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In 1969, Laurence Peter and Raymond Hull wrote the book, The Peter Principle and since then the observation that every employee tends to rise to his or her level incompetence has been synonymous with the title of their book.
The idea is that folks tend to perform competently at some levels and then are rewarded with promotion until they eventually reach a level where they are no longer competent.
If only that were true. In my experience, competence is not what is rewarded with promotion.
I think Felix Dennis describes the scene more accurately in How to Get Rich, when he discusses delegation (p. 186):
It used to be surprising to me why so many people appeared to have a problem with delegating. But I finally figured it out, and the answer isn’t a pretty one. It concerns our old bugaboo, ownership.
If you own a company and that company’s purpose is to make you wealthy, you will be content, delighted even, for any amount of glory to go to anyone who works there, providing you get the money. It is in your best interests to delegate whenever it makes sense in such circumstances.
If you do not own the company, or any part of it, then it is possible you are only a senior manager because you like power. It is not true of everyone, of course. But often enough. You like bossing people about. You enjoy telling them what to do. If that is the case, then you might be understandably reluctant to delegate real power or opportunity, in case the person you delegate to proceeds to excel. This, in turn, may well demonstrate to the rest of the company what a ho-hum manager you really are.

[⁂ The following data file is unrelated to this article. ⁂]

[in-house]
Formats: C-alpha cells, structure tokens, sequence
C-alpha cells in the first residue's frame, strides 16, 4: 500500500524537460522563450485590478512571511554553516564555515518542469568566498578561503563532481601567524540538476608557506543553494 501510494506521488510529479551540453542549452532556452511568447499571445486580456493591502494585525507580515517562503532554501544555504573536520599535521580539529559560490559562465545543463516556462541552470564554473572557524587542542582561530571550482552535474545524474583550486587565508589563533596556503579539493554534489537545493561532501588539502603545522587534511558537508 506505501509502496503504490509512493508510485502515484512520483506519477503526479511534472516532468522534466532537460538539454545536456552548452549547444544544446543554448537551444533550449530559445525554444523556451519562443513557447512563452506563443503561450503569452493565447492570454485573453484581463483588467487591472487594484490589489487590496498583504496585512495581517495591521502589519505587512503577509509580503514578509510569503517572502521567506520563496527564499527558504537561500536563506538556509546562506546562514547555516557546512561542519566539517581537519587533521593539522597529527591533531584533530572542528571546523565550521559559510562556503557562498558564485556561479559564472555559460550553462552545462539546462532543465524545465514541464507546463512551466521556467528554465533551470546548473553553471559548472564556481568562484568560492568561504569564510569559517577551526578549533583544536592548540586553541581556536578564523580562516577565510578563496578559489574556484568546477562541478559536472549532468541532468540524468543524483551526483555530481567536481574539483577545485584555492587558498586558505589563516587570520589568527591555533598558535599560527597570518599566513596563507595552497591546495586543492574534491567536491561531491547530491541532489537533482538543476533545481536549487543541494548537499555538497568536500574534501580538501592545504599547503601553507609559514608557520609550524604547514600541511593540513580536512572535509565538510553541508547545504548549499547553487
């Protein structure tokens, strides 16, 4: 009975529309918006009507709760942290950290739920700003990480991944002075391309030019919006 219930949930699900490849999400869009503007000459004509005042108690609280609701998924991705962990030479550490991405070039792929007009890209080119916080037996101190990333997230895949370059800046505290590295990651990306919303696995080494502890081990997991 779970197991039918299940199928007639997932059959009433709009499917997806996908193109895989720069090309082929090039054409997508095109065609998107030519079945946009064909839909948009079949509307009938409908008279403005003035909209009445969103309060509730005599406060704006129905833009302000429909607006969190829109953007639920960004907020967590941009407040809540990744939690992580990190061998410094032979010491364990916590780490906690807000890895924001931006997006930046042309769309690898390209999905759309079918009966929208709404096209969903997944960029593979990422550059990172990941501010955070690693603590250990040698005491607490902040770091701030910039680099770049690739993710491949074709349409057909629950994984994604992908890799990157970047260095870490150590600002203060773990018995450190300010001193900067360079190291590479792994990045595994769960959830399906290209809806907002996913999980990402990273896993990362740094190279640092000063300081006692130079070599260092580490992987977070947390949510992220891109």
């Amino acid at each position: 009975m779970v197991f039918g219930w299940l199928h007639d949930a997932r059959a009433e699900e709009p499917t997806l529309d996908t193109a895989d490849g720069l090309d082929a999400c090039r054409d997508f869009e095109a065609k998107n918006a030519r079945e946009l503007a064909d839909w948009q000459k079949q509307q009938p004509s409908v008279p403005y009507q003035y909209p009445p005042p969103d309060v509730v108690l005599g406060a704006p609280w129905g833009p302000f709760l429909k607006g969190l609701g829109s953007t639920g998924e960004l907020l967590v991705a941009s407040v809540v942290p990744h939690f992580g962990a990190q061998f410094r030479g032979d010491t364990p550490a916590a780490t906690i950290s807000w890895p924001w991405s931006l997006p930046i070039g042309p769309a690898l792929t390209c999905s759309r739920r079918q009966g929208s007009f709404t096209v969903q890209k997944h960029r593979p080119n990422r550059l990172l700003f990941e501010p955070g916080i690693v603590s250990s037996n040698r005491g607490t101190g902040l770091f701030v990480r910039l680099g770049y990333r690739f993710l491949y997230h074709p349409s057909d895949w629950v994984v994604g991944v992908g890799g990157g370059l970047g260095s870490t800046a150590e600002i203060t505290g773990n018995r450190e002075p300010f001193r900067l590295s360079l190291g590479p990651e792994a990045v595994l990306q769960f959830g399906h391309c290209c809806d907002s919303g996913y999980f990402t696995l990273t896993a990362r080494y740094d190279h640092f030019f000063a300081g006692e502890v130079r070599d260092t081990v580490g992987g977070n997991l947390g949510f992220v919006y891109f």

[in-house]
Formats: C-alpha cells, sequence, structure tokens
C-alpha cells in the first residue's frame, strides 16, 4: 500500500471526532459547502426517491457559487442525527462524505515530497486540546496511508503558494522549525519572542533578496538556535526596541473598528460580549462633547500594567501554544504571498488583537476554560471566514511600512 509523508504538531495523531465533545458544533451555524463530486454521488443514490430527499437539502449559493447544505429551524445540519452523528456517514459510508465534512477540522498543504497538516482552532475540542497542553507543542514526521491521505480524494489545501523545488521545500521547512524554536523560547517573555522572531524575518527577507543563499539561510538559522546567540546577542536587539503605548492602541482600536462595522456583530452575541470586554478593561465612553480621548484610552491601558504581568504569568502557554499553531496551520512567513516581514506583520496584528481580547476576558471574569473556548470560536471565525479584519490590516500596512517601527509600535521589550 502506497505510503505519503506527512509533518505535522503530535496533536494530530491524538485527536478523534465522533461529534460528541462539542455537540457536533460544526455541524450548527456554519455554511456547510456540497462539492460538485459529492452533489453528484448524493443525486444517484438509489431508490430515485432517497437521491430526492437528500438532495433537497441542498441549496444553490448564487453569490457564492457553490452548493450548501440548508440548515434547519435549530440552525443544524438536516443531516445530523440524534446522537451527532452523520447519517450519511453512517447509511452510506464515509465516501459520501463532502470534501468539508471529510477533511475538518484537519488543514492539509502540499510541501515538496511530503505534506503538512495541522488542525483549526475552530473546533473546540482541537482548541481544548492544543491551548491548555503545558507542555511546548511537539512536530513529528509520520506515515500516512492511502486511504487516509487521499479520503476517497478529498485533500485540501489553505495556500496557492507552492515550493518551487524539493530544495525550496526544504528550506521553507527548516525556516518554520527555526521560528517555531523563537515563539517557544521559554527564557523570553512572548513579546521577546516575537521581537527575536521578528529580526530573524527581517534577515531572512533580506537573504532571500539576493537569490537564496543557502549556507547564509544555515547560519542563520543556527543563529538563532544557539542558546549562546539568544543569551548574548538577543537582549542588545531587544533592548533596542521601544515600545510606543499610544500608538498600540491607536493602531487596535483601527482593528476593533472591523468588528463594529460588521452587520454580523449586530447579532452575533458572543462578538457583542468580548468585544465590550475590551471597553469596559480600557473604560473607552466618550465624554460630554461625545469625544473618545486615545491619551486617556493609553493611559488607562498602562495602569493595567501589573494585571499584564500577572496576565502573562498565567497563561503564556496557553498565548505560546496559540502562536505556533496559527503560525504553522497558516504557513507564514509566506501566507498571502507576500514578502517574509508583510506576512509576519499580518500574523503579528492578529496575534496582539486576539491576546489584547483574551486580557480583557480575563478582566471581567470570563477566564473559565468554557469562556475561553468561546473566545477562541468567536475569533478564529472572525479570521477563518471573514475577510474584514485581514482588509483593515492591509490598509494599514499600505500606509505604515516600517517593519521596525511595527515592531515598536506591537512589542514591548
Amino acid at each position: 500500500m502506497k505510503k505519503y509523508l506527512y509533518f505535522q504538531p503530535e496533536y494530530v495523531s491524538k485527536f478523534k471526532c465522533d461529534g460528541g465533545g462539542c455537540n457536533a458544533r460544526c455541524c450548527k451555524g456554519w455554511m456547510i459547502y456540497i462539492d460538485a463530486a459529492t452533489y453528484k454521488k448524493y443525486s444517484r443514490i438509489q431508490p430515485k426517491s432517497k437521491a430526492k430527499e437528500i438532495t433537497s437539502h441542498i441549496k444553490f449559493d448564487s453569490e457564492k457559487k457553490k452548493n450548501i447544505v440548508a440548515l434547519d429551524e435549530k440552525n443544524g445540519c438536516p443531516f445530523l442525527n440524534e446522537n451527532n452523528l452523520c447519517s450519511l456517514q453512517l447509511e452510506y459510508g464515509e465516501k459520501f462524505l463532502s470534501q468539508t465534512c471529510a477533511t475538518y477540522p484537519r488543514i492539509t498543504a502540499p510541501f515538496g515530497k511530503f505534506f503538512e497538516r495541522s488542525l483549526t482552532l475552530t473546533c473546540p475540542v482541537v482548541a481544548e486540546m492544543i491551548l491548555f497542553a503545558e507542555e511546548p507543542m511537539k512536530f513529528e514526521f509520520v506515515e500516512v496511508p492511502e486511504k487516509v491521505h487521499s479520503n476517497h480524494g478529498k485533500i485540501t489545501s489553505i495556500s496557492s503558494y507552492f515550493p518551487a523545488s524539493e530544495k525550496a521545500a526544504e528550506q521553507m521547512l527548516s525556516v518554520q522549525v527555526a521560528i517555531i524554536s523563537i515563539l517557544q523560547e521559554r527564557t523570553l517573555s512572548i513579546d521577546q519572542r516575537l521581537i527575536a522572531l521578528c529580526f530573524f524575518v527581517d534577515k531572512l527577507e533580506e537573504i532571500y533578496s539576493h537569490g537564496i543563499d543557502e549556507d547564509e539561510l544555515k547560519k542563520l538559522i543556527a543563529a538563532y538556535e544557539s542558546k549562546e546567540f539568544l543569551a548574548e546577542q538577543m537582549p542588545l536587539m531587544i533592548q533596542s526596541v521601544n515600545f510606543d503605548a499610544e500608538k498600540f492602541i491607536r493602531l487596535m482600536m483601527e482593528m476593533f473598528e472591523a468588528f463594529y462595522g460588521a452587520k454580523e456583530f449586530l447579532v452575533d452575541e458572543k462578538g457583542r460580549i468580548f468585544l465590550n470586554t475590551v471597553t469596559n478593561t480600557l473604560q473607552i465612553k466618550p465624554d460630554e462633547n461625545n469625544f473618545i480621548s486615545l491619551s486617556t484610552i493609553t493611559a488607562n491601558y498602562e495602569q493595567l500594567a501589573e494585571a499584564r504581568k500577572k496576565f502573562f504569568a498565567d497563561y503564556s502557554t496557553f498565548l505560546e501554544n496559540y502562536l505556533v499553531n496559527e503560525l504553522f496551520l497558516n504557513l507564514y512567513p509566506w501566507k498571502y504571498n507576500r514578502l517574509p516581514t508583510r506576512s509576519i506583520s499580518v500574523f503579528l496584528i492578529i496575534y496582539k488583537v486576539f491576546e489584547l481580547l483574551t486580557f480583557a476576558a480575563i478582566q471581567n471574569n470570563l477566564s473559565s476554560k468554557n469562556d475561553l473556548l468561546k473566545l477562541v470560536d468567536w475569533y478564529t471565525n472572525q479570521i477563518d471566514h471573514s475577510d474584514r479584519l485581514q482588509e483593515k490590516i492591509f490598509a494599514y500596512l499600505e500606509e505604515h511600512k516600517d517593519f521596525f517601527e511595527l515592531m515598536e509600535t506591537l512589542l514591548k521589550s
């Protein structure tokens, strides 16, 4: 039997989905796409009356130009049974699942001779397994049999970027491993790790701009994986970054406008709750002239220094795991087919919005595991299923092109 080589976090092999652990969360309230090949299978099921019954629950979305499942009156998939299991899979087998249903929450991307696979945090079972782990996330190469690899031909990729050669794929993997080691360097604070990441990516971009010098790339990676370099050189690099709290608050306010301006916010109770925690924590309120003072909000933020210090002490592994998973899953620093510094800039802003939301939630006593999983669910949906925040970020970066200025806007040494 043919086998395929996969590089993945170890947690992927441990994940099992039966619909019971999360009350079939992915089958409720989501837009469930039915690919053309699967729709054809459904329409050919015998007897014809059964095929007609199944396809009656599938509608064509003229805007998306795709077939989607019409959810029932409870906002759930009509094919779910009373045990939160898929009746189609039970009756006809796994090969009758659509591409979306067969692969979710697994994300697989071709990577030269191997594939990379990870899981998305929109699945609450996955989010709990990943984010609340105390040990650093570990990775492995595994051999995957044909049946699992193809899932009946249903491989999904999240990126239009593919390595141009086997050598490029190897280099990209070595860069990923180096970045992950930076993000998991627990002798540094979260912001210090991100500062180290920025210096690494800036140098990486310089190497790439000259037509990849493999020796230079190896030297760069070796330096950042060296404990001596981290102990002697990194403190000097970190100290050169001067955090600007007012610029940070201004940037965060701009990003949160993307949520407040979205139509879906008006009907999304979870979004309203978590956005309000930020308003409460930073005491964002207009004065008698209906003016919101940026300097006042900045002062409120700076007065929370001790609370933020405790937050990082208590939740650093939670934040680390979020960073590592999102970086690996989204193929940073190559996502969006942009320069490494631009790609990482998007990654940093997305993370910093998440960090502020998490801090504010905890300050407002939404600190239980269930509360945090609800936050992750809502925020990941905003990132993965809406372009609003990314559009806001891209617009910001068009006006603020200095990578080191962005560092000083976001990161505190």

This is a warped way of thinking. But I am convinced it lies behind much of the reluctance to delegate I have encountered in my business life. I used to be surprised at this reluctance of others, both in and out of my own companies. Now I’m not surprised at all.
Bossy people and glory hounds are mostly interested in building a power base so they can have yet more people to boss about. It’s pitiful and a little sad, but we have all seen it. We saw it in school. We saw it in the playground. We saw it in college. And we saw it in our first job. If you are observant, you have been seeing it nearly all your life.
This type of managerial toad will often talk about training and delegation in sepulchral tones, but then, as the old proverb tells us, “the Devil can quote scripture for his own purpose.”
You can’t deal with bossy, puffed-up sods who won’t train you and won’t delegate. You can only move departments or change your place of work. It isn’t worth the time to do anything else.
Based on my experience, such folks tend to reward inputs (did you do it the way I said to do it?) instead of outputs (was it successful ?). They somehow manage to assume credit for successes (which they then don’t easily share) and masterfully distance themselves from failures. They are expert horn tooters.
I’ve often scratched my head at the behavior. It seems counterproductive. But silly me, I viewed it from the owners perspective for some reason. As Dennis lays it out, it makes perfect sense.
What’s really sad to me is that this is the type of leadership that has been taught to us since we were young. I often struggled when myself or my friends attended leadership development camps or training.
My intuition told me that even the leaders of the camps didn’t really have a grasp on true leadership. What they discussed was more of the bossy/glory hound leadership — how to stand tall and speak with authority and how to make yourself look busy, even when you don’t know what you’re doing. It’s about managing up and improving your image.
I’ll add my own observation to Dennis’. These types of leaders tend to gravitate to organizations that are already successful. They say things like, “we are professional managers that will take over where the founders left off” and “we can take the business to the next level”.
In reality, it’s the organization’s prior success that allows it entertain such leadership for awhile.
I prefer Dennis’ style of leadership.